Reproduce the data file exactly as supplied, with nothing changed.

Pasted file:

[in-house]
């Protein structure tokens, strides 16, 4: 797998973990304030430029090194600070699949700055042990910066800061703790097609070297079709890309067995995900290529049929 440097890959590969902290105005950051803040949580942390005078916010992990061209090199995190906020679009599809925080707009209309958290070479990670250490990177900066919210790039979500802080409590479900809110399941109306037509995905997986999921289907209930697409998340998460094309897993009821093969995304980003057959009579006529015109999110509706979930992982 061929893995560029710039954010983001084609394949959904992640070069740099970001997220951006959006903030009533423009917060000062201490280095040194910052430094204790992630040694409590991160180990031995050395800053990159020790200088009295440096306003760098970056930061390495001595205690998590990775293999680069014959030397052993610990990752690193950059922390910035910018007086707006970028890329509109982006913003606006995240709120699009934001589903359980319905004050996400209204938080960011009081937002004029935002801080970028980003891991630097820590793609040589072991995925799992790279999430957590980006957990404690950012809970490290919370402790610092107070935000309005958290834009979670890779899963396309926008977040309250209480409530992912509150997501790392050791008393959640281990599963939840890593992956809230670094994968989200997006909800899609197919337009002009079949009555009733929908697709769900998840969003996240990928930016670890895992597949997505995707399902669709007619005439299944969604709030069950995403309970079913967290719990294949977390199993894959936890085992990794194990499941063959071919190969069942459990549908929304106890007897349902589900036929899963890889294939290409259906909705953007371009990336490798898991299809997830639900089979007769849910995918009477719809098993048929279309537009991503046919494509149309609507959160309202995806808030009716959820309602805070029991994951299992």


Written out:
[in-house]
């Protein structure tokens, strides 16, 4: 797998973990304030430029090194600070699949700055042990910066800061703790097609070297079709890309067995995900290529049929 440097890959590969902290105005950051803040949580942390005078916010992990061209090199995190906020679009599809925080707009209309958290070479990670250490990177900066919210790039979500802080409590479900809110399941109306037509995905997986999921289907209930697409998340998460094309897993009821093969995304980003057959009579006529015109999110509706979930992982 061929893995560029710039954010983001084609394949959904992640070069740099970001997220951006959006903030009533423009917060000062201490280095040194910052430094204790992630040694409590991160180990031995050395800053990159020790200088009295440096306003760098970056930061390495001595205690998590990775293999680069014959030397052993610990990752690193950059922390910035910018007086707006970028890329509109982006913003606006995240709120699009934001589903359980319905004050996400209204938080960011009081937002004029935002801080970028980003891991630097820590793609040589072991995925799992790279999430957590980006957990404690950012809970490290919370402790610092107070935000309005958290834009979670890779899963396309926008977040309250209480409530992912509150997501790392050791008393959640281990599963939840890593992956809230670094994968989200997006909800899609197919337009002009079949009555009733929908697709769900998840969003996240990928930016670890895992597949997505995707399902669709007619005439299944969604709030069950995403309970079913967290719990294949977390199993894959936890085992990794194990499941063959071919190969069942459990549908929304106890007897349902589900036929899963890889294939290409259906909705953007371009990336490798898991299809997830639900089979007769849910995918009477719809098993048929279309537009991503046919494509149309609507959160309202995806808030009716959820309602805070029991994951299992």